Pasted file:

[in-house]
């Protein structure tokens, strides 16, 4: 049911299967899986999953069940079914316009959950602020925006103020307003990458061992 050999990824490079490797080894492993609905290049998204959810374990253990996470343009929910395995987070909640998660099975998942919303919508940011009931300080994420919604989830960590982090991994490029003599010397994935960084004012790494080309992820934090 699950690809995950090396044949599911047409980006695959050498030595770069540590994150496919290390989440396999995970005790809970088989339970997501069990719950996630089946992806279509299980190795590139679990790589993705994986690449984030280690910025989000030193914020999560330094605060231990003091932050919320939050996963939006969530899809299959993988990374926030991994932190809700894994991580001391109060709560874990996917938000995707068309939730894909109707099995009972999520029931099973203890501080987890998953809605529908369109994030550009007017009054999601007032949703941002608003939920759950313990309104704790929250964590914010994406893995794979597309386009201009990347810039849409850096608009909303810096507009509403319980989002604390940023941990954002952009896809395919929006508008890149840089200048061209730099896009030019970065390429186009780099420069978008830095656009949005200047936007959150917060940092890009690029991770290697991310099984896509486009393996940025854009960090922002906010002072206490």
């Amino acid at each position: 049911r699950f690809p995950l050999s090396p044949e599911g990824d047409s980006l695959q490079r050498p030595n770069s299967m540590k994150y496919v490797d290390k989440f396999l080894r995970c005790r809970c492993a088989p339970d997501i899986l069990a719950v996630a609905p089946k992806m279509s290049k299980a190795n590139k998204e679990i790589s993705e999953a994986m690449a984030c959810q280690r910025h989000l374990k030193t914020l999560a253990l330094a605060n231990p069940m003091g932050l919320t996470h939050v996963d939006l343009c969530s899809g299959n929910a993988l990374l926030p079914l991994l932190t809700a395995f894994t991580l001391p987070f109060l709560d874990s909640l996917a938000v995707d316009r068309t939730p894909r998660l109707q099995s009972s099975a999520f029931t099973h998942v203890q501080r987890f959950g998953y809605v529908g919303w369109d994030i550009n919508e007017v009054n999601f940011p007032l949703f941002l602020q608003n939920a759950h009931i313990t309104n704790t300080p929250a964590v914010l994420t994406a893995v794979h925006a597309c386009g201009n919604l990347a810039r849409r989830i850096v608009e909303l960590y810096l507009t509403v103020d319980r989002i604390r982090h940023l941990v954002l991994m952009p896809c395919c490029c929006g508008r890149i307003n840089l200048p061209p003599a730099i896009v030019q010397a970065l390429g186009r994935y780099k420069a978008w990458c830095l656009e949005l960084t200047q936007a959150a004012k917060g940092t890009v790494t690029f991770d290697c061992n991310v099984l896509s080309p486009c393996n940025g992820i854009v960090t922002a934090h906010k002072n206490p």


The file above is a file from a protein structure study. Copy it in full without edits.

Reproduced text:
[in-house]
């Protein structure tokens, strides 16, 4: 049911299967899986999953069940079914316009959950602020925006103020307003990458061992 050999990824490079490797080894492993609905290049998204959810374990253990996470343009929910395995987070909640998660099975998942919303919508940011009931300080994420919604989830960590982090991994490029003599010397994935960084004012790494080309992820934090 699950690809995950090396044949599911047409980006695959050498030595770069540590994150496919290390989440396999995970005790809970088989339970997501069990719950996630089946992806279509299980190795590139679990790589993705994986690449984030280690910025989000030193914020999560330094605060231990003091932050919320939050996963939006969530899809299959993988990374926030991994932190809700894994991580001391109060709560874990996917938000995707068309939730894909109707099995009972999520029931099973203890501080987890998953809605529908369109994030550009007017009054999601007032949703941002608003939920759950313990309104704790929250964590914010994406893995794979597309386009201009990347810039849409850096608009909303810096507009509403319980989002604390940023941990954002952009896809395919929006508008890149840089200048061209730099896009030019970065390429186009780099420069978008830095656009949005200047936007959150917060940092890009690029991770290697991310099984896509486009393996940025854009960090922002906010002072206490």
């Amino acid at each position: 049911r699950f690809p995950l050999s090396p044949e599911g990824d047409s980006l695959q490079r050498p030595n770069s299967m540590k994150y496919v490797d290390k989440f396999l080894r995970c005790r809970c492993a088989p339970d997501i899986l069990a719950v996630a609905p089946k992806m279509s290049k299980a190795n590139k998204e679990i790589s993705e999953a994986m690449a984030c959810q280690r910025h989000l374990k030193t914020l999560a253990l330094a605060n231990p069940m003091g932050l919320t996470h939050v996963d939006l343009c969530s899809g299959n929910a993988l990374l926030p079914l991994l932190t809700a395995f894994t991580l001391p987070f109060l709560d874990s909640l996917a938000v995707d316009r068309t939730p894909r998660l109707q099995s009972s099975a999520f029931t099973h998942v203890q501080r987890f959950g998953y809605v529908g919303w369109d994030i550009n919508e007017v009054n999601f940011p007032l949703f941002l602020q608003n939920a759950h009931i313990t309104n704790t300080p929250a964590v914010l994420t994406a893995v794979h925006a597309c386009g201009n919604l990347a810039r849409r989830i850096v608009e909303l960590y810096l507009t509403v103020d319980r989002i604390r982090h940023l941990v954002l991994m952009p896809c395919c490029c929006g508008r890149i307003n840089l200048p061209p003599a730099i896009v030019q010397a970065l390429g186009r994935y780099k420069a978008w990458c830095l656009e949005l960084t200047q936007a959150a004012k917060g940092t890009v790494t690029f991770d290697c061992n991310v099984l896509s080309p486009c393996n940025g992820i854009v960090t922002a934090h906010k002072n206490p």